Divorce is challenging and very stressful, but when children are added to the proceedings, it is even more complicated to work. One common question when couples are separating is how court will decide about their kids. Each state has its own set of laws which will influence decisions regarding child custody. In most states the judge is the head who will make a decision that is in child’s best interest. Parents can come to an agreement before going to the court through mutual settlement. If both the parties cannot agree, then the judge will use factors like who will be the caretaker of the child until filing for divorce. Coming to a mutual settlement is much easier option.

In some cases, parents stealing children is not uncommon. Surprisingly child abduction takes place during a scheduled visitation after which the child is kidnapped by parent and is not returned. Child relocation is extremely devastating on children who were taken away from their entire world of familiarity. Having an experienced divorce lawyer through the process can help to settle things properly and get a quick and fair resolution.

Spousal maintenance is another common problem in obtaining a divorce. Generally people have little or no knowledge about how spousal support is calculated until they are at the verge of separation. Spousal maintenance in Singapore is designed in a way to help both spouses maintain a normal lifestyle as similar to what they had before the separation. The right family law attorney will help make sure you get the best result possible.

Life Of An Expat In Singapore – How Difficult Is It To Obtain A Divorce?

For foreigners living in Singapore, getting used to the heat here and trying to understand “Singlish” may be hard. However, obtaining a divorce in Singapore poses many challenges as well.

The Singapore courts will only grant a divorce where at least one party to the marriage has a sufficiently strong connection with Singapore. There are two ways to prove this: (1) that at least one of the parties is “domiciled” in Singapore; or (2) at least one of the parties has been habitually resident in Singapore for at least 3 years immediately before applying to court for the divorce.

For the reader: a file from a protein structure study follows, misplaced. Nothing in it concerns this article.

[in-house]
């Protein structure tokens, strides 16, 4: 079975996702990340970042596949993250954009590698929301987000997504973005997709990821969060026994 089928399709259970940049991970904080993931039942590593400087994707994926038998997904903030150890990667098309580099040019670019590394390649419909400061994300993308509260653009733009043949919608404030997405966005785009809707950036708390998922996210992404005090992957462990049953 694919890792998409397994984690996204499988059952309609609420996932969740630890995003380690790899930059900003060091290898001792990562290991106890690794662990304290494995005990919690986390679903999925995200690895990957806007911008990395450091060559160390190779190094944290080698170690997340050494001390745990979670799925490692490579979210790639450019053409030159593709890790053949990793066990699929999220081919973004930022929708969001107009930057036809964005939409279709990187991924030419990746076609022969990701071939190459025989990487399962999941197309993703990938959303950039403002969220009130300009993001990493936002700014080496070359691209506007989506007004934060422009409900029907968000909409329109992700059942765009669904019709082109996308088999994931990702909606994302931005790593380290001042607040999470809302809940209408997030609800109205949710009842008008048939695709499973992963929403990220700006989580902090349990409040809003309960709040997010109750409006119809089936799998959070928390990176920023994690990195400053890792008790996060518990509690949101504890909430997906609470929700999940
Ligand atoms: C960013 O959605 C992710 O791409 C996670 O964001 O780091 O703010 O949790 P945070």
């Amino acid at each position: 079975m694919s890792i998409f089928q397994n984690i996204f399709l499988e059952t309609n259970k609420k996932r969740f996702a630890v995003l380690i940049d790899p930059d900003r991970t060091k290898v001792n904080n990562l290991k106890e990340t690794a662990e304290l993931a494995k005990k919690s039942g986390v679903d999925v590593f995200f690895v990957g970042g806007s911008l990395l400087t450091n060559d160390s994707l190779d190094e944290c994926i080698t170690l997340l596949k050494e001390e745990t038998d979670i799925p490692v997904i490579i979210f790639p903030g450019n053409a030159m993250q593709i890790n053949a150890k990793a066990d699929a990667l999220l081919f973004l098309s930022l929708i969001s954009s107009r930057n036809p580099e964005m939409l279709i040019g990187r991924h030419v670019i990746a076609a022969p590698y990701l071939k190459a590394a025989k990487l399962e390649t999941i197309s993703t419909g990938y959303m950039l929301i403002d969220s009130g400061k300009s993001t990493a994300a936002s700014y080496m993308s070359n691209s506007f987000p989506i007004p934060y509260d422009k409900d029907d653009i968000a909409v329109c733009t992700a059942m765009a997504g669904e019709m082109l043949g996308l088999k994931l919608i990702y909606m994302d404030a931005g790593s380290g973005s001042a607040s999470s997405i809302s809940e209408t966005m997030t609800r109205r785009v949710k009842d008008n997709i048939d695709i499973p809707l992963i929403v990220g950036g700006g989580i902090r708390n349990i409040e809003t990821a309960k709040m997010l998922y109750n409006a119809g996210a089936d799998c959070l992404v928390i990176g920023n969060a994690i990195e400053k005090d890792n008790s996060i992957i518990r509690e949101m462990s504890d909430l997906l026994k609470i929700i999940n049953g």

“Domiciled” in Singapore

“Domiciled” generally refers to the place where a person has his permanent home. Hence, staying in a country for a time for a particular purpose such as to study or work for a limited time does not mean that the person’s domicile has altered to that country.

Singapore citizens are generally presumed to be domiciled in Singapore, but can be challenged in exceptional situations.

“Habitually resident in Singapore”

“Habitual residence” means that the residence must be voluntary and for a settled purpose, although the purpose does not need to be particularly concrete. Establishing a pattern of always returning to a place would be sufficient.

It should be noted, however, that the habitual residence must also be continuous for more than 3 years immediately preceding the petition. Brief holidays or business trips would not break the continuity of residence but long absences will typically be considered to break that continuity.

For more information, please visit